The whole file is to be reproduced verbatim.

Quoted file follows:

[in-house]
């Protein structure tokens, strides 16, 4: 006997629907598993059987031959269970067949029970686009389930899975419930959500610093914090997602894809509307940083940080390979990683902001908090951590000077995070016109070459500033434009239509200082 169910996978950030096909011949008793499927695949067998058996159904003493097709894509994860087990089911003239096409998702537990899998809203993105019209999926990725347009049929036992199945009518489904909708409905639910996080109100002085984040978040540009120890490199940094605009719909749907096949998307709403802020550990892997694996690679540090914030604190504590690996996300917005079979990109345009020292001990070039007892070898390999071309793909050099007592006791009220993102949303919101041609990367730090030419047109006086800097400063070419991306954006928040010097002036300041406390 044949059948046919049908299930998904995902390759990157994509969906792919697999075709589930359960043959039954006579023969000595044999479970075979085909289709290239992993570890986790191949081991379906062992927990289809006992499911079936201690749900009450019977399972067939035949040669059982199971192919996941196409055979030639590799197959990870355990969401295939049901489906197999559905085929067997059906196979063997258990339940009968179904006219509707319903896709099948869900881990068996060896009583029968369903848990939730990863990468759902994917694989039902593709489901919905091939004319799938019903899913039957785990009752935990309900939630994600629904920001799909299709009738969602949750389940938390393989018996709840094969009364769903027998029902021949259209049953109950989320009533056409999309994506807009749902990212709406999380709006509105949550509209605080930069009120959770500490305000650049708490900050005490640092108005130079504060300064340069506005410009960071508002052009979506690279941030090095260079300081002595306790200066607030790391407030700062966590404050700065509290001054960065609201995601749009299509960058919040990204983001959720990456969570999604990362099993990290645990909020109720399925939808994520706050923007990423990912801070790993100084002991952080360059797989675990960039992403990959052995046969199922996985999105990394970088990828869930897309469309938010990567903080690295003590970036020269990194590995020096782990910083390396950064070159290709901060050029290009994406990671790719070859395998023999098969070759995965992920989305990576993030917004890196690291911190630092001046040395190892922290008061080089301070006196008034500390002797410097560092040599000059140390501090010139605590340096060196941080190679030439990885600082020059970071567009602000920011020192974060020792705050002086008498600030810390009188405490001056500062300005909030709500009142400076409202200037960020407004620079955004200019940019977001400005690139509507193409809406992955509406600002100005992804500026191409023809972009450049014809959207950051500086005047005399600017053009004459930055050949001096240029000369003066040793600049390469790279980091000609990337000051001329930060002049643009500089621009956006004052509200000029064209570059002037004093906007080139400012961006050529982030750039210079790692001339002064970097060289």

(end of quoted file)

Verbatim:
[in-house]
């Protein structure tokens, strides 16, 4: 006997629907598993059987031959269970067949029970686009389930899975419930959500610093914090997602894809509307940083940080390979990683902001908090951590000077995070016109070459500033434009239509200082 169910996978950030096909011949008793499927695949067998058996159904003493097709894509994860087990089911003239096409998702537990899998809203993105019209999926990725347009049929036992199945009518489904909708409905639910996080109100002085984040978040540009120890490199940094605009719909749907096949998307709403802020550990892997694996690679540090914030604190504590690996996300917005079979990109345009020292001990070039007892070898390999071309793909050099007592006791009220993102949303919101041609990367730090030419047109006086800097400063070419991306954006928040010097002036300041406390 044949059948046919049908299930998904995902390759990157994509969906792919697999075709589930359960043959039954006579023969000595044999479970075979085909289709290239992993570890986790191949081991379906062992927990289809006992499911079936201690749900009450019977399972067939035949040669059982199971192919996941196409055979030639590799197959990870355990969401295939049901489906197999559905085929067997059906196979063997258990339940009968179904006219509707319903896709099948869900881990068996060896009583029968369903848990939730990863990468759902994917694989039902593709489901919905091939004319799938019903899913039957785990009752935990309900939630994600629904920001799909299709009738969602949750389940938390393989018996709840094969009364769903027998029902021949259209049953109950989320009533056409999309994506807009749902990212709406999380709006509105949550509209605080930069009120959770500490305000650049708490900050005490640092108005130079504060300064340069506005410009960071508002052009979506690279941030090095260079300081002595306790200066607030790391407030700062966590404050700065509290001054960065609201995601749009299509960058919040990204983001959720990456969570999604990362099993990290645990909020109720399925939808994520706050923007990423990912801070790993100084002991952080360059797989675990960039992403990959052995046969199922996985999105990394970088990828869930897309469309938010990567903080690295003590970036020269990194590995020096782990910083390396950064070159290709901060050029290009994406990671790719070859395998023999098969070759995965992920989305990576993030917004890196690291911190630092001046040395190892922290008061080089301070006196008034500390002797410097560092040599000059140390501090010139605590340096060196941080190679030439990885600082020059970071567009602000920011020192974060020792705050002086008498600030810390009188405490001056500062300005909030709500009142400076409202200037960020407004620079955004200019940019977001400005690139509507193409809406992955509406600002100005992804500026191409023809972009450049014809959207950051500086005047005399600017053009004459930055050949001096240029000369003066040793600049390469790279980091000609990337000051001329930060002049643009500089621009956006004052509200000029064209570059002037004093906007080139400012961006050529982030750039210079790692001339002064970097060289």